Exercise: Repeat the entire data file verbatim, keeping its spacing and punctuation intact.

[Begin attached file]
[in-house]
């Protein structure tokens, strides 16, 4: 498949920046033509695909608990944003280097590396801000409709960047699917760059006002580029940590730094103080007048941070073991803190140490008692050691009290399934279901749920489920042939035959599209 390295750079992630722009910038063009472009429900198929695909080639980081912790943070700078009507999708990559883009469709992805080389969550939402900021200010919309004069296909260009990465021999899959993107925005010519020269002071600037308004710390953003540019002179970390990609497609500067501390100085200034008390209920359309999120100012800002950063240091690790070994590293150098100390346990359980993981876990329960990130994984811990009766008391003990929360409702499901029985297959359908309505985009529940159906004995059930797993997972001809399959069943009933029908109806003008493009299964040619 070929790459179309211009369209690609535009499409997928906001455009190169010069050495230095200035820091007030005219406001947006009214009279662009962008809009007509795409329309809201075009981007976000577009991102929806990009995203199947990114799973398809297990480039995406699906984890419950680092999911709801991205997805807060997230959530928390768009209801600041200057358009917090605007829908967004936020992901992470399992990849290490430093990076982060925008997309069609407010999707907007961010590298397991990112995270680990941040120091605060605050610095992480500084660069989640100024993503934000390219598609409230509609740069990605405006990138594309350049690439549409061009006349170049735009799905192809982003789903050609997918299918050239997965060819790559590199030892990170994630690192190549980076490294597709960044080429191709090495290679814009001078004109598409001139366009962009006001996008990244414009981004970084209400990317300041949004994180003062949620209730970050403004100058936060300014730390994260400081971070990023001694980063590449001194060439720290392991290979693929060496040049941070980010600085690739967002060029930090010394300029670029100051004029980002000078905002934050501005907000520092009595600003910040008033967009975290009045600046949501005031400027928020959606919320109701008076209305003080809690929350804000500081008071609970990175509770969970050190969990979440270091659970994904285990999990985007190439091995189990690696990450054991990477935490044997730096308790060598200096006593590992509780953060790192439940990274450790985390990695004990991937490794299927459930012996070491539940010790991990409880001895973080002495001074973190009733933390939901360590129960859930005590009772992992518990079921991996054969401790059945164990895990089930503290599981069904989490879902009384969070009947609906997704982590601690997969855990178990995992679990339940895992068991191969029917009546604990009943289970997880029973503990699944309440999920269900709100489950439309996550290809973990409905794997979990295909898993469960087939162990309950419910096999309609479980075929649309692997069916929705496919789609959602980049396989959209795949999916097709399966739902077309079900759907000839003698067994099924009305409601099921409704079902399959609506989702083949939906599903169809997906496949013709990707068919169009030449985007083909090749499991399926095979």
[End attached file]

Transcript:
[in-house]
């Protein structure tokens, strides 16, 4: 498949920046033509695909608990944003280097590396801000409709960047699917760059006002580029940590730094103080007048941070073991803190140490008692050691009290399934279901749920489920042939035959599209 390295750079992630722009910038063009472009429900198929695909080639980081912790943070700078009507999708990559883009469709992805080389969550939402900021200010919309004069296909260009990465021999899959993107925005010519020269002071600037308004710390953003540019002179970390990609497609500067501390100085200034008390209920359309999120100012800002950063240091690790070994590293150098100390346990359980993981876990329960990130994984811990009766008391003990929360409702499901029985297959359908309505985009529940159906004995059930797993997972001809399959069943009933029908109806003008493009299964040619 070929790459179309211009369209690609535009499409997928906001455009190169010069050495230095200035820091007030005219406001947006009214009279662009962008809009007509795409329309809201075009981007976000577009991102929806990009995203199947990114799973398809297990480039995406699906984890419950680092999911709801991205997805807060997230959530928390768009209801600041200057358009917090605007829908967004936020992901992470399992990849290490430093990076982060925008997309069609407010999707907007961010590298397991990112995270680990941040120091605060605050610095992480500084660069989640100024993503934000390219598609409230509609740069990605405006990138594309350049690439549409061009006349170049735009799905192809982003789903050609997918299918050239997965060819790559590199030892990170994630690192190549980076490294597709960044080429191709090495290679814009001078004109598409001139366009962009006001996008990244414009981004970084209400990317300041949004994180003062949620209730970050403004100058936060300014730390994260400081971070990023001694980063590449001194060439720290392991290979693929060496040049941070980010600085690739967002060029930090010394300029670029100051004029980002000078905002934050501005907000520092009595600003910040008033967009975290009045600046949501005031400027928020959606919320109701008076209305003080809690929350804000500081008071609970990175509770969970050190969990979440270091659970994904285990999990985007190439091995189990690696990450054991990477935490044997730096308790060598200096006593590992509780953060790192439940990274450790985390990695004990991937490794299927459930012996070491539940010790991990409880001895973080002495001074973190009733933390939901360590129960859930005590009772992992518990079921991996054969401790059945164990895990089930503290599981069904989490879902009384969070009947609906997704982590601690997969855990178990995992679990339940895992068991191969029917009546604990009943289970997880029973503990699944309440999920269900709100489950439309996550290809973990409905794997979990295909898993469960087939162990309950419910096999309609479980075929649309692997069916929705496919789609959602980049396989959209795949999916097709399966739902077309079900759907000839003698067994099924009305409601099921409704079902399959609506989702083949939906599903169809997906496949013709990707068919169009030449985007083909090749499991399926095979």